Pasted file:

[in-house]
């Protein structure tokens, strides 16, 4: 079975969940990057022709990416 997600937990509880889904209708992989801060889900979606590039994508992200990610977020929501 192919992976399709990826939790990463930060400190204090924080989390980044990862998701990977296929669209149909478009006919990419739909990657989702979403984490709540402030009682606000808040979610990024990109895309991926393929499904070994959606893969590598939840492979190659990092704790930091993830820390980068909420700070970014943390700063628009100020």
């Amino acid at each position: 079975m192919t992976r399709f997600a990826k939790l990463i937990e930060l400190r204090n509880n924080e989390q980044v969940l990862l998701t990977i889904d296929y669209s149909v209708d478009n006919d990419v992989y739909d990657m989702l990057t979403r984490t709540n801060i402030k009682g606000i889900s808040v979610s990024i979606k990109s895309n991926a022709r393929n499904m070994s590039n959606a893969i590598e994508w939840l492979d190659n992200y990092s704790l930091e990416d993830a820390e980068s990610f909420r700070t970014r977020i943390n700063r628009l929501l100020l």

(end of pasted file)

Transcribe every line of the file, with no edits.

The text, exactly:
[in-house]
């Protein structure tokens, strides 16, 4: 079975969940990057022709990416 997600937990509880889904209708992989801060889900979606590039994508992200990610977020929501 192919992976399709990826939790990463930060400190204090924080989390980044990862998701990977296929669209149909478009006919990419739909990657989702979403984490709540402030009682606000808040979610990024990109895309991926393929499904070994959606893969590598939840492979190659990092704790930091993830820390980068909420700070970014943390700063628009100020």
């Amino acid at each position: 079975m192919t992976r399709f997600a990826k939790l990463i937990e930060l400190r204090n509880n924080e989390q980044v969940l990862l998701t990977i889904d296929y669209s149909v209708d478009n006919d990419v992989y739909d990657m989702l990057t979403r984490t709540n801060i402030k009682g606000i889900s808040v979610s990024i979606k990109s895309n991926a022709r393929n499904m070994s590039n959606a893969i590598e994508w939840l492979d190659n992200y990092s704790l930091e990416d993830a820390e980068s990610f909420r700070t970014r977020i943390n700063r628009l929501l100020l």